Producer's VU - January 1997

producers-vu-logo-2by Craig Rogers

It says it right on the reel box label, underneath the station logos: "Creative Radio Advertising Productions - If it isn't CRAP, it's probably crap." Those are words you'd eat in a hurry if you didn't have the oxide to back it up. Not a problem for Dennis McAtee at KKOW, Joplin/Pittsburg, KS., market #226. He knows his.....CRAP. Dennis' Christmas spot for Jones Boots, a western wear store, can be heard on The Cassette, and a fun walk through his meticulous studio technique is right here.

First, my thanks to Dennis right up front for the detailed letter he sent with his submission. Much of what you'll read here are Dennis' words...so at least you know this really is how he did it.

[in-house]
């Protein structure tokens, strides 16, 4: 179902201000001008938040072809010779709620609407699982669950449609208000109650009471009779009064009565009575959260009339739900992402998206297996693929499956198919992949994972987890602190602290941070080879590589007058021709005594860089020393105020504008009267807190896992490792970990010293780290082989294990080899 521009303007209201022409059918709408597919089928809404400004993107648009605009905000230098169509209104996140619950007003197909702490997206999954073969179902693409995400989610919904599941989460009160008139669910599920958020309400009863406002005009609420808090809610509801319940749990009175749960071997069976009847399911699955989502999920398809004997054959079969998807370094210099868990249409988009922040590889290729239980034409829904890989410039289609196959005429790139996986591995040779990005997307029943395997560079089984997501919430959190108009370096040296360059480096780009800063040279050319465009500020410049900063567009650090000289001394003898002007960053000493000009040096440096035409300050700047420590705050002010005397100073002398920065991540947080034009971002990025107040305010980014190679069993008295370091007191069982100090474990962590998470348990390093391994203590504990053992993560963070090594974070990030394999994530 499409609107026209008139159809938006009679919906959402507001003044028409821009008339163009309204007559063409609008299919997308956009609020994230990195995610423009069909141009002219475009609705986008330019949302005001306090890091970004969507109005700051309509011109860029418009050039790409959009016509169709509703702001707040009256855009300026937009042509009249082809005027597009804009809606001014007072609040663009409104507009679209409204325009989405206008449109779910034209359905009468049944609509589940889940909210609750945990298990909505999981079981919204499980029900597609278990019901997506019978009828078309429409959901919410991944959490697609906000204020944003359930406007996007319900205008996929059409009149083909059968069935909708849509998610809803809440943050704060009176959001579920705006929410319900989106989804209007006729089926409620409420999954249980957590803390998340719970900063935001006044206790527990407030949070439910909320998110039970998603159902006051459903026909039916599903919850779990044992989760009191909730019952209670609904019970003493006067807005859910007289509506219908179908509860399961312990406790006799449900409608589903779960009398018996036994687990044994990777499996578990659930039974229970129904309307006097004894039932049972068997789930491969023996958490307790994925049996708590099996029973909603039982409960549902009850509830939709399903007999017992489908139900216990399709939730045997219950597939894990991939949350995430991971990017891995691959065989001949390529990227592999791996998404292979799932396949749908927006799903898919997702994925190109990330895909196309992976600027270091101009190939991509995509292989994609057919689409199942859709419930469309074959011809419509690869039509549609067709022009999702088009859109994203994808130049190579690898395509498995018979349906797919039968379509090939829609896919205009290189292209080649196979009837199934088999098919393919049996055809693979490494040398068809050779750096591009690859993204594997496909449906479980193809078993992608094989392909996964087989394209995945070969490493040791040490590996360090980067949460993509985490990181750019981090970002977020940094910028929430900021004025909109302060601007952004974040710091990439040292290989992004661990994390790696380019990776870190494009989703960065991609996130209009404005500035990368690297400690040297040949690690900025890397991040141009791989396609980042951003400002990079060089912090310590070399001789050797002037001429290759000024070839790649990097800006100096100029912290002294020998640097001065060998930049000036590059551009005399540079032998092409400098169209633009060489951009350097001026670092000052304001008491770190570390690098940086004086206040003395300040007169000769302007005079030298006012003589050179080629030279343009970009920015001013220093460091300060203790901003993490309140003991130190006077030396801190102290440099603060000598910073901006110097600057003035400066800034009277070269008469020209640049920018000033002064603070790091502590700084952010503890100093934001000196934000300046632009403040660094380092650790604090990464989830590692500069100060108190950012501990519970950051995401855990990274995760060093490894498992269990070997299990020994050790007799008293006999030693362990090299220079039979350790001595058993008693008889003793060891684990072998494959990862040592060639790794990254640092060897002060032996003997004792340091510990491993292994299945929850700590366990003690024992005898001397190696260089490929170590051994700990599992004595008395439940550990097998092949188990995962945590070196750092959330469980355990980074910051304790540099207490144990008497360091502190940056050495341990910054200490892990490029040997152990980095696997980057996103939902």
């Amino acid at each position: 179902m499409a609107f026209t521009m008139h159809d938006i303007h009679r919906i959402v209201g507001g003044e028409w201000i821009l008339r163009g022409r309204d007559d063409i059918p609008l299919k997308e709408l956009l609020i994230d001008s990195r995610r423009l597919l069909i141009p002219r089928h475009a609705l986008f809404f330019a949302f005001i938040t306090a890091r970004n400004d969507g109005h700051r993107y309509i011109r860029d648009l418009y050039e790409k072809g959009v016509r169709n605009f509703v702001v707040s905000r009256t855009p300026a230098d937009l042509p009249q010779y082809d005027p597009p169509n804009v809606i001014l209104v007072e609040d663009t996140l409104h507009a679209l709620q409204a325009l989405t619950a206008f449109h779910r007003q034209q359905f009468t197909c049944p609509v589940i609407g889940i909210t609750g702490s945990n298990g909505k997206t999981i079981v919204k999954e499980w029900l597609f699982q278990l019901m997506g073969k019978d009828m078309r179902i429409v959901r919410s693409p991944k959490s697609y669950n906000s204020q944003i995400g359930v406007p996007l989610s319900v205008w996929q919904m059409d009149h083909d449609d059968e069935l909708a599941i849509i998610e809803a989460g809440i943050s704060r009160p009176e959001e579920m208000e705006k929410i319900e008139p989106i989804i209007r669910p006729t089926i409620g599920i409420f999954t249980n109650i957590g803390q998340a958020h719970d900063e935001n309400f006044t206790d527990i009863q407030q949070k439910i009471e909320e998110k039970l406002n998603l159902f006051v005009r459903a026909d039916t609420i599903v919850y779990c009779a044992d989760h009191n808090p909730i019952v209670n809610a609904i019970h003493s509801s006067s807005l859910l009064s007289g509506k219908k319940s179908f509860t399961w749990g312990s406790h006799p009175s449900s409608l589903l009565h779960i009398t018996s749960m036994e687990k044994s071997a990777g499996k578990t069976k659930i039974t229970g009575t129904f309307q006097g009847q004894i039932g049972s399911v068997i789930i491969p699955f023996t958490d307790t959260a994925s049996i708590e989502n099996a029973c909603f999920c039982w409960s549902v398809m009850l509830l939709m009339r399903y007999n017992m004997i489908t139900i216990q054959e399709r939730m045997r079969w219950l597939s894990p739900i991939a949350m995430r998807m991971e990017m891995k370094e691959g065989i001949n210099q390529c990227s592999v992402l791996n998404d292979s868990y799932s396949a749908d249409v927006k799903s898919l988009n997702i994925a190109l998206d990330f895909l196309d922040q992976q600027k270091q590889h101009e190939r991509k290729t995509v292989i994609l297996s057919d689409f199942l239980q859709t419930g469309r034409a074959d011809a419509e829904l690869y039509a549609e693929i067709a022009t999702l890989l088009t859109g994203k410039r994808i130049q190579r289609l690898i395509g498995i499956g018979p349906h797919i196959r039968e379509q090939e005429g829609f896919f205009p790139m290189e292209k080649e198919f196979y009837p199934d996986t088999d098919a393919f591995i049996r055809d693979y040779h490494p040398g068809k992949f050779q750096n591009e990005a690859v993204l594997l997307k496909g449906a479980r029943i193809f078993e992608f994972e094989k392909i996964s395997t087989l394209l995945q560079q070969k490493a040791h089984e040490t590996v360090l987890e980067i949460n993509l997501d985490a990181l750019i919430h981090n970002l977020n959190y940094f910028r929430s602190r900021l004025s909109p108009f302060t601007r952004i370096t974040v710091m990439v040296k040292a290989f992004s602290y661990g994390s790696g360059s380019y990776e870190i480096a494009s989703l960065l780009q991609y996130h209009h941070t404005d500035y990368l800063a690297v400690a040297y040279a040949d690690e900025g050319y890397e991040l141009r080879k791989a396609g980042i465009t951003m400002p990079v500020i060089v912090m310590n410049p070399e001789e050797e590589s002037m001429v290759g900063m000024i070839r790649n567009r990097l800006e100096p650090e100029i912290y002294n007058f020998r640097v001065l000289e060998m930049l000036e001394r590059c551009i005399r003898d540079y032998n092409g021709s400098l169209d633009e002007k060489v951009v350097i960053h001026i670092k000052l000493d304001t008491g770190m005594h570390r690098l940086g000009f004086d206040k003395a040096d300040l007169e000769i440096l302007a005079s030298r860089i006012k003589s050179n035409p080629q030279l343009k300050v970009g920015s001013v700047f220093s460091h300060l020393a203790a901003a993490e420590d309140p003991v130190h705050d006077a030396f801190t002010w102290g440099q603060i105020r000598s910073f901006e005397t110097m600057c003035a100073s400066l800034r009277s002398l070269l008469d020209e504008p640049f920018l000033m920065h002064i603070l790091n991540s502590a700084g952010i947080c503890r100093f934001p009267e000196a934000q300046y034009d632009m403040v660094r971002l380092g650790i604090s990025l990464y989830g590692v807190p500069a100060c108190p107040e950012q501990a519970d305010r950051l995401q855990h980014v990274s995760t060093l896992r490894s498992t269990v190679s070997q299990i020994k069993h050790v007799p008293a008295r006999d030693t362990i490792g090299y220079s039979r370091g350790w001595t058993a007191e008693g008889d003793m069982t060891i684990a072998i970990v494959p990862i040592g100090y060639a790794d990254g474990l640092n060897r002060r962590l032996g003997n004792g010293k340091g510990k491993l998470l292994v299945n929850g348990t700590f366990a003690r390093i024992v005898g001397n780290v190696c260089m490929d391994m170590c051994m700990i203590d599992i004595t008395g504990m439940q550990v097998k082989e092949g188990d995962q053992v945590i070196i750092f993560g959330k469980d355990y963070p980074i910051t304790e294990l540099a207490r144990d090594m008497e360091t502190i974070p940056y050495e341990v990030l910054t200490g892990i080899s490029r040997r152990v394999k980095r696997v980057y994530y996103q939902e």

Here's a quick tour of the KKOW main production facility. At its heart is a Quantum QM-12P console with eight mono channels with semi-parametric EQ, four stereo channels with three-band EQ, four output busses, effects loop, cue bus, and headphones bus. Sources include a TASCAM CD-301, ITC-99 mono cartridge recorder/reproducer, ITC-99B stereo cartridge recorder/reproducer, TASCAM 122 cassette deck, Technics SL-1200 MKII turntable, DGS digital audio receiver, DCI digital audio receiver/sender, and two Otari MX-5050 reel-to-reel decks.

Each output channel of the Otaris is assigned to a mono channel on the console. Outboard is a UREl LA-4 compressor/limiter, fed by output bus 4 and returned through the effects loop return, and a Yamaha SPX-90 effects processor, fed by output bus 3 and returned through a pair of mono channels.